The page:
Here at IL DIVINO Extra Virgin Olive Oil (www.ildivinooliveoil.com) we have written a lot about our focus on:

  • Traveling to Tuscany, Italy for the yearly olive harvest to supervise each step in production;
  • Harvesting our olives generally in late October – considered very early but producing the finest olive oil;
  • Cold-pressing our harvested olives within 24 hours of harvest to ensure no degradation of the oil in the olives;
  • Storage of our extra virgin olive oil in completely dark, oxygen-free containers (fusti);
  • Bottled in our dark glass oxygen-free bottles right before shipping to our great customers.

Today we would like to write briefly about one aspect of what is it inside Extra Virgin Olive Oil that makes it so good for you.  While we love the taste of our amazing IL DIVINO Extra Virgin Olive Oil, as a PhD Chemist, it’s what’s inside the oil that is so interesting.

Acidity

The component we would like to discuss today is acidity. Why is this important? Oils such as sunflower, canola, general vegetable, and olive oil are composed to triglycerides. This is what makes them “oils”.

A triglyceride is basically a glycerol molecule with 3 fatty acids attached to it. In olive oil the most prominent fatty acid attached to the glycerol backbone is Oleic Acid.

Oleic Acid is a monounsaturated fatty acid that not only reduces bad cholesterol in your blood but it has also been shown to suppress oncogenes in our bodies serving as a powerful anti-cancer agent. It also has been shown to protect cells from toxins released by carcinogens as well. It also reduces the amount of carcinogens formed in meats when they are cooked.

Getting back to acidity, as long as the fatty acids are attached to the glycerol background the oil has an acidity value of zero. But as the connection between the fatty acids and glycerol backbone are broken, the free fatty acids are released resulting in “acidity”. Therefore, the more free fatty acids the greater the acidity of the oil.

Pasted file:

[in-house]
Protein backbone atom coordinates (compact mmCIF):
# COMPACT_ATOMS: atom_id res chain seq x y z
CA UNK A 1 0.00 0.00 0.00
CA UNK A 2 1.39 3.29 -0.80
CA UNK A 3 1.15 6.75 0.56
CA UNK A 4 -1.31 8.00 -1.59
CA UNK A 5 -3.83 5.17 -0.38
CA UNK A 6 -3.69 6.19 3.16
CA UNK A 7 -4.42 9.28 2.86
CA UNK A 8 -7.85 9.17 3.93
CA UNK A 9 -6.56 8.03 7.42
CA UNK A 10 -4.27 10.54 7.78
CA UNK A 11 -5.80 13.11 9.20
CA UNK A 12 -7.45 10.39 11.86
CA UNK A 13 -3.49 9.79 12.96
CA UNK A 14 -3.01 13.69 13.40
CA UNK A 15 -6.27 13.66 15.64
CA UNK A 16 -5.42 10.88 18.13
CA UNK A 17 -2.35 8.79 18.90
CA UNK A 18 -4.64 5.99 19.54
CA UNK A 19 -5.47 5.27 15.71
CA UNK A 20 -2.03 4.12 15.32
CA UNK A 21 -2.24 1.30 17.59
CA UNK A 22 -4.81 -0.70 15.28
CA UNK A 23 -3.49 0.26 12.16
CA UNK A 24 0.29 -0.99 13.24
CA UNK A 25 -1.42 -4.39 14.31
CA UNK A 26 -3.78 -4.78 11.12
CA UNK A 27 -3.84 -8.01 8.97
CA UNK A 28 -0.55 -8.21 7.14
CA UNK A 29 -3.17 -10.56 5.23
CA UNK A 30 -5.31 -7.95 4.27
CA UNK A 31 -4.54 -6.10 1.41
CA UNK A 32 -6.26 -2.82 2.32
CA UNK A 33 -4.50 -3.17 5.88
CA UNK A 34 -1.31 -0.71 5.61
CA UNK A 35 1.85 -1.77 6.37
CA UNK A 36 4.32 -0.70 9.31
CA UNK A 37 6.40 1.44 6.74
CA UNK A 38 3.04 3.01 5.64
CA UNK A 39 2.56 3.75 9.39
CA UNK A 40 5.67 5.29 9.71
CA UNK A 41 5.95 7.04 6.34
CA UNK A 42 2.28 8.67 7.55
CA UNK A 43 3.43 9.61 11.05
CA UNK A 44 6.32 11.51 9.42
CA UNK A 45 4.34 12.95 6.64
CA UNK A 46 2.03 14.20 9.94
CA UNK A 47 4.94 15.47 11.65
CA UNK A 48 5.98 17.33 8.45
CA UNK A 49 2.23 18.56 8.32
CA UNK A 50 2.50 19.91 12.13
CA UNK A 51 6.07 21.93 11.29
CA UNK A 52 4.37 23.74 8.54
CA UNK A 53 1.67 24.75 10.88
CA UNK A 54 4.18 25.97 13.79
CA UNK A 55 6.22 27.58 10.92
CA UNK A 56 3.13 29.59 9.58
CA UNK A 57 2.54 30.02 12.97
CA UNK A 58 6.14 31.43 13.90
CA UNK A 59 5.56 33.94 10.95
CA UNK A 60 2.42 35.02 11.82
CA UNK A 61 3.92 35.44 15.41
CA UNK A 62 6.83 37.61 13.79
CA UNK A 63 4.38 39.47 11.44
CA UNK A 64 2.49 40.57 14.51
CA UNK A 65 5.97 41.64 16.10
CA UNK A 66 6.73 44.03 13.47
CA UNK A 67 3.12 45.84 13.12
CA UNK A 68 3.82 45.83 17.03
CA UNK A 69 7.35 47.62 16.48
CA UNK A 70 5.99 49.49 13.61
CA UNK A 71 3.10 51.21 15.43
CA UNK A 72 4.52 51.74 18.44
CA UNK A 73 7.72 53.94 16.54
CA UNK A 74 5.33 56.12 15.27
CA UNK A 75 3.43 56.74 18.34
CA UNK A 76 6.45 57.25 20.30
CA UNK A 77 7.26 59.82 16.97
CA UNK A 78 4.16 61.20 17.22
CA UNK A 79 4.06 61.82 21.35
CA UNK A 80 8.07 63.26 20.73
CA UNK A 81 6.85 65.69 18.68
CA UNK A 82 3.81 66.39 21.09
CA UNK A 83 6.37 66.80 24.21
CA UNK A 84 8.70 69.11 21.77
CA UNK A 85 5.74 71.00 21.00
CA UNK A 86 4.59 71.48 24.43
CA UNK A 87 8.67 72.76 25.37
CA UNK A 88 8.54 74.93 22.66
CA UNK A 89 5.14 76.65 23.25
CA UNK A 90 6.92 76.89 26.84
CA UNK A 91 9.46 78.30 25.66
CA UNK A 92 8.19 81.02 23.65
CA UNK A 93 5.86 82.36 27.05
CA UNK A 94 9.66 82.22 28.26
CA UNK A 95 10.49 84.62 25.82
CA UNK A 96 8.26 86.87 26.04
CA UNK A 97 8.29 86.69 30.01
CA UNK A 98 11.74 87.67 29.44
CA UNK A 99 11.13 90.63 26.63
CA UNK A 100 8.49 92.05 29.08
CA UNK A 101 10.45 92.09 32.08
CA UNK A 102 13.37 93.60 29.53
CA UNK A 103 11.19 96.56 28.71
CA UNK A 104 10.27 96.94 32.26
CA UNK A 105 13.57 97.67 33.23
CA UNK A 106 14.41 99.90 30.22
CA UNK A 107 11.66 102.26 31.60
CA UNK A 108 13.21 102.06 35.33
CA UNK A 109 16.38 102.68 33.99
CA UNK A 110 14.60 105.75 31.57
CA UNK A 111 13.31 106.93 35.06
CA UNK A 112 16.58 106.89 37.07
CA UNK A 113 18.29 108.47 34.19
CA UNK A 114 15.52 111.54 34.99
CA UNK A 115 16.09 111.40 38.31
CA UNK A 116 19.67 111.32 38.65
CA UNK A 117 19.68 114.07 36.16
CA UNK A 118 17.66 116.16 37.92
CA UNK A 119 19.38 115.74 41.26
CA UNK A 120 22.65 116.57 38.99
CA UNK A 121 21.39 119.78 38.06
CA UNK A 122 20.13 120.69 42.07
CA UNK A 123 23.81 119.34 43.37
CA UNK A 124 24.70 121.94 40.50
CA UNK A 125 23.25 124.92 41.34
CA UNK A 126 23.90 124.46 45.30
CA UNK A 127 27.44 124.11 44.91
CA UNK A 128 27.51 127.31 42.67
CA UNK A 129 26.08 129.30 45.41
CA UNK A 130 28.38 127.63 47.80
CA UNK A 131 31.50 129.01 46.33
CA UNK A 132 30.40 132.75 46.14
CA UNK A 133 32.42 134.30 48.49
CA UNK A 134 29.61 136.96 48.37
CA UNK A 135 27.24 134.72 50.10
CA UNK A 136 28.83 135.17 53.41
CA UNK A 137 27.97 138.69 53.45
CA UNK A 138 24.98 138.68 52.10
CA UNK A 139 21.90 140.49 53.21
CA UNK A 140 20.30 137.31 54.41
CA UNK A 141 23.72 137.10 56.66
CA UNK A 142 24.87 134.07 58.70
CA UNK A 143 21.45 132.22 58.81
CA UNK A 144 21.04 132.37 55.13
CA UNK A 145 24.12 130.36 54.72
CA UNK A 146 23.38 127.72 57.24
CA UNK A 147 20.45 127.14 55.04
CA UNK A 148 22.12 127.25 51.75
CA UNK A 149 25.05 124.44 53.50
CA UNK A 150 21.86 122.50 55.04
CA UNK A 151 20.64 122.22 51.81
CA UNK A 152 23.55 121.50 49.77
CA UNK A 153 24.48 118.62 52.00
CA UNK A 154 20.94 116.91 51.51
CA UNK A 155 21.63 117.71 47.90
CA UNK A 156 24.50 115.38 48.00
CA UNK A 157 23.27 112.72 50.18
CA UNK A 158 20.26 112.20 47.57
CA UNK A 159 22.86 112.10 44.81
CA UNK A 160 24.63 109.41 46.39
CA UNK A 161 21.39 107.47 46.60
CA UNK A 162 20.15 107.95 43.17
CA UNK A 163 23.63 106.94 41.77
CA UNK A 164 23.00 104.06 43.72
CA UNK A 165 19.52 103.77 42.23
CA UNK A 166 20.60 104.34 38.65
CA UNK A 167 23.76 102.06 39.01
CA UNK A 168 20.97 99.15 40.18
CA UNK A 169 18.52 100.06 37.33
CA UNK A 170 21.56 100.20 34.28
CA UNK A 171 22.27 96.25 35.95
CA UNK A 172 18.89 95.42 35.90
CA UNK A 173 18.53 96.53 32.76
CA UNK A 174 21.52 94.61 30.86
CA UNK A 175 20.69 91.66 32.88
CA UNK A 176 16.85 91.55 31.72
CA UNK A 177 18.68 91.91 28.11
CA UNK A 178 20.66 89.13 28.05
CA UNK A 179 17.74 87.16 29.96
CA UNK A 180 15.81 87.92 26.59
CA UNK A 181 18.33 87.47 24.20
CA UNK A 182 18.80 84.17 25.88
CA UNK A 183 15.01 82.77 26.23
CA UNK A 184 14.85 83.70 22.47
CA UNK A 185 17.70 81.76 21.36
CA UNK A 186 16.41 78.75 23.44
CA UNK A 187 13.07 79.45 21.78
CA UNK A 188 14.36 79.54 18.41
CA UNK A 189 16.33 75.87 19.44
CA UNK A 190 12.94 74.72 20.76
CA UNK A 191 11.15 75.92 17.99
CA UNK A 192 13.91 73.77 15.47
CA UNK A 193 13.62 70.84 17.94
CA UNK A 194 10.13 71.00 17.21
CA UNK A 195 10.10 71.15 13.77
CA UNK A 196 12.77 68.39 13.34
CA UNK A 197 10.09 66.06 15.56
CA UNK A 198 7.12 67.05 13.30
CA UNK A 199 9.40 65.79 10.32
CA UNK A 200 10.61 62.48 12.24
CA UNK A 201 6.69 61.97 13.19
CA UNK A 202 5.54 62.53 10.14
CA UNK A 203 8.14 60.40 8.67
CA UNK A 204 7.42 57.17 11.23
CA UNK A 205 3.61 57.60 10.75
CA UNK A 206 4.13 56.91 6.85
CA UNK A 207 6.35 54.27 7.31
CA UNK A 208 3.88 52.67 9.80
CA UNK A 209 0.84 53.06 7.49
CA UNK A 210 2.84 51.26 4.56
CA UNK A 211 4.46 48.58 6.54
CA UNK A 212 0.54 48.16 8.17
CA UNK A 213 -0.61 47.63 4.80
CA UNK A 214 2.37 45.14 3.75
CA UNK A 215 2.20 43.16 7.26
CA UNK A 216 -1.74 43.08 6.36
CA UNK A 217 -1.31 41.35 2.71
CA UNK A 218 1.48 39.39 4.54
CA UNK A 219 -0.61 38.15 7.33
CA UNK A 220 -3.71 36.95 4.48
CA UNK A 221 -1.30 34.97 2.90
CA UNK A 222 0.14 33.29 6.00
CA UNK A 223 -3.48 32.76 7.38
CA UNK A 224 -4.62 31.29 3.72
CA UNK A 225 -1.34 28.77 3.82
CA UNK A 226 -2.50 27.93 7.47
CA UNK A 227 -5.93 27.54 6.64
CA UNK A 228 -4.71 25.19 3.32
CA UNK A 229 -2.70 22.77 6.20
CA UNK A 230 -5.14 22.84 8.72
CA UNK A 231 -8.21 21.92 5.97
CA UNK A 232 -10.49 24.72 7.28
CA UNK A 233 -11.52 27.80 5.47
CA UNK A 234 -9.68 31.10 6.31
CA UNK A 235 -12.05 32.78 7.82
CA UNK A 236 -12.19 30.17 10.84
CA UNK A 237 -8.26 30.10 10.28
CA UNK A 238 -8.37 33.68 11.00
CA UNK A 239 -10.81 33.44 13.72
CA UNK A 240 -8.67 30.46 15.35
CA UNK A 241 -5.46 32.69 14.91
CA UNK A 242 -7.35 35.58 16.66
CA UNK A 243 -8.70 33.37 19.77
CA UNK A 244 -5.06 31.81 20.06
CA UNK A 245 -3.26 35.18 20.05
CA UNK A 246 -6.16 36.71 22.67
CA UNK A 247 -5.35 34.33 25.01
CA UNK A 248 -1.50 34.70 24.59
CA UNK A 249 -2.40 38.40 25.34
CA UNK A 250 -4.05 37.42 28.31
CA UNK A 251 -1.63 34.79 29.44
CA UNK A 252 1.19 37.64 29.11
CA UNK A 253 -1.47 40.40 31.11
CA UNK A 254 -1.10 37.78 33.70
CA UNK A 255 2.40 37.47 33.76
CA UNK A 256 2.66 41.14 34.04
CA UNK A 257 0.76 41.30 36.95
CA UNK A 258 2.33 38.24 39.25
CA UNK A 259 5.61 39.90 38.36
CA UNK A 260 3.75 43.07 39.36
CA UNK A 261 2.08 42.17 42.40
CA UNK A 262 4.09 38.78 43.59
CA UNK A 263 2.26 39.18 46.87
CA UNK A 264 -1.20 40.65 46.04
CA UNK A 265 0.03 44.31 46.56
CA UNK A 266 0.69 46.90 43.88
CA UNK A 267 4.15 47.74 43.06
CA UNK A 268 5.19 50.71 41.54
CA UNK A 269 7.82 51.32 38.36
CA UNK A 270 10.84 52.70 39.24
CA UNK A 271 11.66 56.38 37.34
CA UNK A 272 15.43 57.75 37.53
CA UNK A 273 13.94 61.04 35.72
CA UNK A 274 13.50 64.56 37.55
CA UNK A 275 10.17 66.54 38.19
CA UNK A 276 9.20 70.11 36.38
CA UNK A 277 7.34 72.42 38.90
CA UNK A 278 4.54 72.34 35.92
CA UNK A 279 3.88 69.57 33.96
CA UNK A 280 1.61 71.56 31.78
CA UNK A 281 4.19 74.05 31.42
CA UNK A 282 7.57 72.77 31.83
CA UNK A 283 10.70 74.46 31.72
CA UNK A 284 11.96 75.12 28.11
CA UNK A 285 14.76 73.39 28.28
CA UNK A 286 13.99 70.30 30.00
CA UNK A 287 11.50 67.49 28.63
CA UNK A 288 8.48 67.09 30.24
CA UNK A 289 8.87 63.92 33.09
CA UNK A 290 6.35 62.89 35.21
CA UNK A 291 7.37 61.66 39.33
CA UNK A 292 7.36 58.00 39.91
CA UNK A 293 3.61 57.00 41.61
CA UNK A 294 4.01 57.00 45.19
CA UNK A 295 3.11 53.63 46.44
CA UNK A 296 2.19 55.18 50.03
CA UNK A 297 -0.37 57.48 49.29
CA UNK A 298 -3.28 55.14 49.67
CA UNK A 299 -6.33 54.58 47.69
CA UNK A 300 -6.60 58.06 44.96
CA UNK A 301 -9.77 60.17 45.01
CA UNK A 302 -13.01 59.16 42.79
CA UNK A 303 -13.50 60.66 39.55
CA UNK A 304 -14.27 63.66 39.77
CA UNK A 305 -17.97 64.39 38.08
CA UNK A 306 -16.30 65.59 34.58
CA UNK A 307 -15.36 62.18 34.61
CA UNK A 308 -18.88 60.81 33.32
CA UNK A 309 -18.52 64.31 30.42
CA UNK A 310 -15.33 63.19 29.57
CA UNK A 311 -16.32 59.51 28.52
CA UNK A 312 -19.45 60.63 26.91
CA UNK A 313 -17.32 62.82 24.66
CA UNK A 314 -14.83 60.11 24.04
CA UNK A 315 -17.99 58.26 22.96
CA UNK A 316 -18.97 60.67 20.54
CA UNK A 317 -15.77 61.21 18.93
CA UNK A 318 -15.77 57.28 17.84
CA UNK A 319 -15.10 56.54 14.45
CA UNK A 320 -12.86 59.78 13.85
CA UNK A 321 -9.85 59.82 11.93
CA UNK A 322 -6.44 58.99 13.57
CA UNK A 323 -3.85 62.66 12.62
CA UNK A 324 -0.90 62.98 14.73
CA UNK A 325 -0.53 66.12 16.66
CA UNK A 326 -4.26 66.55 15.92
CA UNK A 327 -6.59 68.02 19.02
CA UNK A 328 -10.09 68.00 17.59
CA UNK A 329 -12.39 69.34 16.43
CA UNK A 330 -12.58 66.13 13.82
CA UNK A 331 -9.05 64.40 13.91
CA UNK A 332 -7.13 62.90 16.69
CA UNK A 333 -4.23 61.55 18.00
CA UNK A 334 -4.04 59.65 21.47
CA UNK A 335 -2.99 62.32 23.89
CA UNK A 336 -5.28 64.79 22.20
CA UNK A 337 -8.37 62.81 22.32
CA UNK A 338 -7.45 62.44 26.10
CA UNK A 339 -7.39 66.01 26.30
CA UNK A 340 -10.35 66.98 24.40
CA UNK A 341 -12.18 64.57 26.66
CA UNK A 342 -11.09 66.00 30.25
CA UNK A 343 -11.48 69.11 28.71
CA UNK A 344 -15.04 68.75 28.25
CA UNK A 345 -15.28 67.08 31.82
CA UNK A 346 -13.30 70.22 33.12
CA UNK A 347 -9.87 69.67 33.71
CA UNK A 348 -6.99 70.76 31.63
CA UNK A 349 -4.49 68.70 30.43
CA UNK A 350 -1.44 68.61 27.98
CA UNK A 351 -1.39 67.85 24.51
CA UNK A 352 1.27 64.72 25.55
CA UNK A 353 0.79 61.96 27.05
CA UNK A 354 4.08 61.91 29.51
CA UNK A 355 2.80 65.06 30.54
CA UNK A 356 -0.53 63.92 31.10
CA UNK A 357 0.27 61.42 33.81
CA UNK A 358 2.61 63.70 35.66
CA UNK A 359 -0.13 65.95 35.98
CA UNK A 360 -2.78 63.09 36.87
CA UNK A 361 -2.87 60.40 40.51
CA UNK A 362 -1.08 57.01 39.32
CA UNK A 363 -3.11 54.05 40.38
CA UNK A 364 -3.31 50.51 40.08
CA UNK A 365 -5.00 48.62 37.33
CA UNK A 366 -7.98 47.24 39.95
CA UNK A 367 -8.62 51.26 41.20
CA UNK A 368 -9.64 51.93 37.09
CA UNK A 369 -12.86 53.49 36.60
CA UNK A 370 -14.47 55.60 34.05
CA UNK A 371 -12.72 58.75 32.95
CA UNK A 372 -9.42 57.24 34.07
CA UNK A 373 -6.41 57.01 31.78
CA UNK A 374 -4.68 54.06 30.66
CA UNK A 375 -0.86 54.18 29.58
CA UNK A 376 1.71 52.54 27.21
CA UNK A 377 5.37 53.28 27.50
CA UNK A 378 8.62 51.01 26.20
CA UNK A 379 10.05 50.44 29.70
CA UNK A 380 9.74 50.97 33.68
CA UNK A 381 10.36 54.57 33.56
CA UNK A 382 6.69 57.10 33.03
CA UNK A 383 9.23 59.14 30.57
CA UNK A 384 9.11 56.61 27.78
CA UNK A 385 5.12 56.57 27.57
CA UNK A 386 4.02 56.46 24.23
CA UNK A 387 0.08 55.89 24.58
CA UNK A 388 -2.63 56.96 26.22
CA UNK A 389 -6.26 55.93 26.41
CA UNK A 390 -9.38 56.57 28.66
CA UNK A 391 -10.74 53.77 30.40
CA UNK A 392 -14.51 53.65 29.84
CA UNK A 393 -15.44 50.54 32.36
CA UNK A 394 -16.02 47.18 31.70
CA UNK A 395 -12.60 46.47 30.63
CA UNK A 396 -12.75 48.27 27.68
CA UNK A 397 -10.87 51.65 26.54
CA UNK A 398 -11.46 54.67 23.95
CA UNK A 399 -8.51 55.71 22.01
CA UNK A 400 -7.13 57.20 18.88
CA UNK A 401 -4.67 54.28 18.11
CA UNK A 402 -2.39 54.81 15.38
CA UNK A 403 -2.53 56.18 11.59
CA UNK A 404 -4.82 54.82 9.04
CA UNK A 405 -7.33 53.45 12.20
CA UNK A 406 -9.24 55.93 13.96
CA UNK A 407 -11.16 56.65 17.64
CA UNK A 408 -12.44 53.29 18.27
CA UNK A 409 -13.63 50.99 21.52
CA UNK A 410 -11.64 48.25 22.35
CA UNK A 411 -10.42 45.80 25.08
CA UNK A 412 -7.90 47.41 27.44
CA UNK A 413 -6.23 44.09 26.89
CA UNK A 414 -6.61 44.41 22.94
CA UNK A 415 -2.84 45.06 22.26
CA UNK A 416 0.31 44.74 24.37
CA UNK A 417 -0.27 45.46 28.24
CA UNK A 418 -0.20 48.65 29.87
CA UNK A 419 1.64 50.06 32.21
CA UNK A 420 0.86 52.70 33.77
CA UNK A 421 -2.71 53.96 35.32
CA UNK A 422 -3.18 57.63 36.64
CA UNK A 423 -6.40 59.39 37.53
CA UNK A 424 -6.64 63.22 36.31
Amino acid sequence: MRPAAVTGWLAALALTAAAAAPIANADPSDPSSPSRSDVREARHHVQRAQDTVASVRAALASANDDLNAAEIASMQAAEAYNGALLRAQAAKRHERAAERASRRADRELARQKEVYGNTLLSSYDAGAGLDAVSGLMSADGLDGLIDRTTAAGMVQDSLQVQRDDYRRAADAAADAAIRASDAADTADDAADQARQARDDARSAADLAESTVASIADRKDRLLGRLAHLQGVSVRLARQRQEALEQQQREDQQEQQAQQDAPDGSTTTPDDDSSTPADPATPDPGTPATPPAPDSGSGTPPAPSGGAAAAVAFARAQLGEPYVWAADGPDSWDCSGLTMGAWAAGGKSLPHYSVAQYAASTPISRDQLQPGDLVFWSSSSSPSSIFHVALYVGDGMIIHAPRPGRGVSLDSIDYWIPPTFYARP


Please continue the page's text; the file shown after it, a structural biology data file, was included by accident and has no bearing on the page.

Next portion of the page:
Increased acidity of an olive oil is an indication of the “damage” that has been done to the natural olive oil by the breaking of these fatty acids from their normal glycerol backbone. So, the lower the acidity value of an olive oil, the higher the quality.

Because this acidity is important, standards have been developed to rate olives oils based on their acidity value.  They are as follows for California (where we reside):

Extra Virgin Olive Oil: Free Oleic Acid acidity of < 0.5 grams/100 grams of oil

Virgin Olive Oil: Free Oleic Acid acidity of <1.0 grams/100 grams of oil

Crude Olive oil: Free Oleic Acid acidity of >1.0 grams/100 grams of oil – not fit for human consumption

So as you can see from these values (1) you need to know the acidity value of the olive oil you are buying and (2) to be called Extra Virgin Olive Oil your oil must have a free oleic acid acidity of <0.5 grams/liter.

As a point of reference, our award-winning 2019 IL DIVINO Extra Virgin Olive Oil had a free Oleic Acid acidity of 0.13.

The highest quality Extra Virgin Olive Oil is much more than just something we cook and eat with. It is a treasure of nature that makes our food delicious and is so good for us.

As you can see above, taking care of our Extra Virgin Olive oil all along the production process is so critical to producing the very best. This is one of the reasons most modern olive mills (Frantoio) have switched to the much more gentle cold-pressing process for olive oil production.

In the “old” days, olive oil was produced from huge grinding stones that smashed the olives repeatedly slowly pushing out the oil while generating heat from this rather violent process.

Today’s cold-presses are much gentler on our olives and maintain a lower constant temperature thus reducing damage to these triglycerides we discussed at the beginning of this blog.

Next time we will discuss another very important health component of our IL DIVINO Extra Virgin Olive Oil, that being Polyphenols.

 

 

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